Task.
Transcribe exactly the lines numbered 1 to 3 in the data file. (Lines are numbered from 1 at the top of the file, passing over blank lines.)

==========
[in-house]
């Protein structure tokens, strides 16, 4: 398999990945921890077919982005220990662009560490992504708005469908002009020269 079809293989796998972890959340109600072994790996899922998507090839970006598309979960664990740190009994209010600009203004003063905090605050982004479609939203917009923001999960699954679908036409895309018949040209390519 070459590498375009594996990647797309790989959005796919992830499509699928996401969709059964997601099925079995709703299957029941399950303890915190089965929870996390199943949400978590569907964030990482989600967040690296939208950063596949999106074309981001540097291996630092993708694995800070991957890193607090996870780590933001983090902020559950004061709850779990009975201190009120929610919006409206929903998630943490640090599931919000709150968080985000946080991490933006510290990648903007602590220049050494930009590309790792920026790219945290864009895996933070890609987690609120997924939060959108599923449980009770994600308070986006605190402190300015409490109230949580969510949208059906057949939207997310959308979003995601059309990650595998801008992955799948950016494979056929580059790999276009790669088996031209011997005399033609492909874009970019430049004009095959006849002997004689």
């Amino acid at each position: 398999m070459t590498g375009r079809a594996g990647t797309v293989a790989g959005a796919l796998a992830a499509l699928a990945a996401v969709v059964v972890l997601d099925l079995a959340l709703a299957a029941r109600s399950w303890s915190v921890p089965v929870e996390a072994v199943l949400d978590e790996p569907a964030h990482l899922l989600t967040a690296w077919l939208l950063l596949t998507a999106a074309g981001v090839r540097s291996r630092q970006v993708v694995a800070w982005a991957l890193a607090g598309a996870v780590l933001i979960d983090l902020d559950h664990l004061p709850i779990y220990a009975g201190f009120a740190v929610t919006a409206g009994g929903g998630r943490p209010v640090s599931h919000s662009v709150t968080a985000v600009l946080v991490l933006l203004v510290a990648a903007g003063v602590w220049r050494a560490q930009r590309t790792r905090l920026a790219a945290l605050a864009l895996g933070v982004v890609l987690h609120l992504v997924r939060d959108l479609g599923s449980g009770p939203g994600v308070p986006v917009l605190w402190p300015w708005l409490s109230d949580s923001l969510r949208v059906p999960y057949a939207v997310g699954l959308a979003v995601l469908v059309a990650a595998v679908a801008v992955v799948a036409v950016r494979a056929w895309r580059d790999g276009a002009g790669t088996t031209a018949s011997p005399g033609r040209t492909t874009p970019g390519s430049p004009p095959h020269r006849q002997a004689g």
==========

[in-house]
């Protein structure tokens, strides 16, 4: 398999990945921890077919982005220990662009560490992504708005469908002009020269 079809293989796998972890959340109600072994790996899922998507090839970006598309979960664990740190009994209010600009203004003063905090605050982004479609939203917009923001999960699954679908036409895309018949040209390519 070459590498375009594996990647797309790989959005796919992830499509699928996401969709059964997601099925079995709703299957029941399950303890915190089965929870996390199943949400978590569907964030990482989600967040690296939208950063596949999106074309981001540097291996630092993708694995800070991957890193607090996870780590933001983090902020559950004061709850779990009975201190009120929610919006409206929903998630943490640090599931919000709150968080985000946080991490933006510290990648903007602590220049050494930009590309790792920026790219945290864009895996933070890609987690609120997924939060959108599923449980009770994600308070986006605190402190300015409490109230949580969510949208059906057949939207997310959308979003995601059309990650595998801008992955799948950016494979056929580059790999276009790669088996031209011997005399033609492909874009970019430049004009095959006849002997004689």
């Amino acid at each position: 398999m070459t590498g375009r079809a594996g990647t797309v293989a790989g959005a796919l796998a992830a499509l699928a990945a996401v969709v059964v972890l997601d099925l079995a959340l709703a299957a029941r109600s399950w303890s915190v921890p089965v929870e996390a072994v199943l949400d978590e790996p569907a964030h990482l899922l989600t967040a690296w077919l939208l950063l596949t998507a999106a074309g981001v090839r540097s291996r630092q970006v993708v694995a800070w982005a991957l890193a607090g598309a996870v780590l933001i979960d983090l902020d559950h664990l004061p709850i779990y220990a009975g201190f009120a740190v929610t919006a409206g009994g929903g998630r943490p209010v640090s599931h919000s662009v709150t968080a985000v600009l946080v991490l933006l203004v510290a990648a903007g003063v602590w220049r050494a560490q930009r590309t790792r905090l920026a790219a945290l605050a864009l895996g933070v982004v890609l987690h609120l992504v997924r939060d959108l479609g599923s449980g009770p939203g994600v308070p986006v917009l605190w402190p300015w708005l409490s109230d949580s923001l969510r949208v059906p999960y057949a939207v997310g699954l959308a979003v995601l469908v059309a990650a595998v679908a801008v992955v799948a036409v950016r494979a056929w895309r580059d790999g276009a002009g790669t088996t031209a018949s011997p005399g033609r040209t492909t874009p970019g390519s430049p004009p095959h020269r006849q002997a004689g």